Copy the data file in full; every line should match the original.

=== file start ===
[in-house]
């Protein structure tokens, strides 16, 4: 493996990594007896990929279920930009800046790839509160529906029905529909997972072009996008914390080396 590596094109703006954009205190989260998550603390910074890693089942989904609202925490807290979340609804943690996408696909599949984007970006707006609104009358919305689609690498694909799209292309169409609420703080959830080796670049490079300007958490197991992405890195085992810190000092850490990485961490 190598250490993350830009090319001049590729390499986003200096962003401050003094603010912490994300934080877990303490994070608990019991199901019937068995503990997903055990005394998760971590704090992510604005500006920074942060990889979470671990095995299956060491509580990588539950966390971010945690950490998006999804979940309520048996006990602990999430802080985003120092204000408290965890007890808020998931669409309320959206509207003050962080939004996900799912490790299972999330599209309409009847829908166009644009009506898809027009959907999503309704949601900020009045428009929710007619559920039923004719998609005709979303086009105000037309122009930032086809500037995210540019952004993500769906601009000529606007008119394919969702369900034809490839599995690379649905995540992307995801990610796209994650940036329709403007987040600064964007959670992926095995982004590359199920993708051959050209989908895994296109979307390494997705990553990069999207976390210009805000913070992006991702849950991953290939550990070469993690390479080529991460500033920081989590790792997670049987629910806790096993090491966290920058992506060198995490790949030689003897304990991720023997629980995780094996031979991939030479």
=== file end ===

[in-house]
């Protein structure tokens, strides 16, 4: 493996990594007896990929279920930009800046790839509160529906029905529909997972072009996008914390080396 590596094109703006954009205190989260998550603390910074890693089942989904609202925490807290979340609804943690996408696909599949984007970006707006609104009358919305689609690498694909799209292309169409609420703080959830080796670049490079300007958490197991992405890195085992810190000092850490990485961490 190598250490993350830009090319001049590729390499986003200096962003401050003094603010912490994300934080877990303490994070608990019991199901019937068995503990997903055990005394998760971590704090992510604005500006920074942060990889979470671990095995299956060491509580990588539950966390971010945690950490998006999804979940309520048996006990602990999430802080985003120092204000408290965890007890808020998931669409309320959206509207003050962080939004996900799912490790299972999330599209309409009847829908166009644009009506898809027009959907999503309704949601900020009045428009929710007619559920039923004719998609005709979303086009105000037309122009930032086809500037995210540019952004993500769906601009000529606007008119394919969702369900034809490839599995690379649905995540992307995801990610796209994650940036329709403007987040600064964007959670992926095995982004590359199920993708051959050209989908895994296109979307390494997705990553990069999207976390210009805000913070992006991702849950991953290939550990070469993690390479080529991460500033920081989590790792997670049987629910806790096993090491966290920058992506060198995490790949030689003897304990991720023997629980995780094996031979991939030479």